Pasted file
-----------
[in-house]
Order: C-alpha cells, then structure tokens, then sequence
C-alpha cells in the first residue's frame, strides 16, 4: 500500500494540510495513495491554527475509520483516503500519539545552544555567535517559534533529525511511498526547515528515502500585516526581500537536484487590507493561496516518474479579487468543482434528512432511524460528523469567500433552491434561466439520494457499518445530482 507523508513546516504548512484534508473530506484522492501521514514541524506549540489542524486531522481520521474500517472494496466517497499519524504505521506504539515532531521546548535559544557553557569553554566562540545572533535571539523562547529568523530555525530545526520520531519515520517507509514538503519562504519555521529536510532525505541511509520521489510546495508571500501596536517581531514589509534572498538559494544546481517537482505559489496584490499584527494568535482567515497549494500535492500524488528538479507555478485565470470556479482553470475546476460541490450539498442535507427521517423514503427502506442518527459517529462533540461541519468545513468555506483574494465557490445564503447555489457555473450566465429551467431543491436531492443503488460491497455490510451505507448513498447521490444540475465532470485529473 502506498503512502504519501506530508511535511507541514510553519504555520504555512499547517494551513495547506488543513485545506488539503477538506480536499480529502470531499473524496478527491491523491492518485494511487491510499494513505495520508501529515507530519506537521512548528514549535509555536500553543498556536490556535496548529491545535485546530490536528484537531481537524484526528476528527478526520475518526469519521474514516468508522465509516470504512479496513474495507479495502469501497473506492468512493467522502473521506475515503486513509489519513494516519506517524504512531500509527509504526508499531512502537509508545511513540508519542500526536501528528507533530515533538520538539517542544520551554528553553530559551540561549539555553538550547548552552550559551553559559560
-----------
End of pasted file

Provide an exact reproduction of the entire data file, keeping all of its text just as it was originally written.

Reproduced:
[in-house]
Order: C-alpha cells, then structure tokens, then sequence
C-alpha cells in the first residue's frame, strides 16, 4: 500500500494540510495513495491554527475509520483516503500519539545552544555567535517559534533529525511511498526547515528515502500585516526581500537536484487590507493561496516518474479579487468543482434528512432511524460528523469567500433552491434561466439520494457499518445530482 507523508513546516504548512484534508473530506484522492501521514514541524506549540489542524486531522481520521474500517472494496466517497499519524504505521506504539515532531521546548535559544557553557569553554566562540545572533535571539523562547529568523530555525530545526520520531519515520517507509514538503519562504519555521529536510532525505541511509520521489510546495508571500501596536517581531514589509534572498538559494544546481517537482505559489496584490499584527494568535482567515497549494500535492500524488528538479507555478485565470470556479482553470475546476460541490450539498442535507427521517423514503427502506442518527459517529462533540461541519468545513468555506483574494465557490445564503447555489457555473450566465429551467431543491436531492443503488460491497455490510451505507448513498447521490444540475465532470485529473 502506498503512502504519501506530508511535511507541514510553519504555520504555512499547517494551513495547506488543513485545506488539503477538506480536499480529502470531499473524496478527491491523491492518485494511487491510499494513505495520508501529515507530519506537521512548528514549535509555536500553543498556536490556535496548529491545535485546530490536528484537531481537524484526528476528527478526520475518526469519521474514516468508522465509516470504512479496513474495507479495502469501497473506492468512493467522502473521506475515503486513509489519513494516519506517524504512531500509527509504526508499531512502537509508545511513540508519542500526536501528528507533530515533538520538539517542544520551554528553553530559551540561549539555553538550547548552552550559551553559559560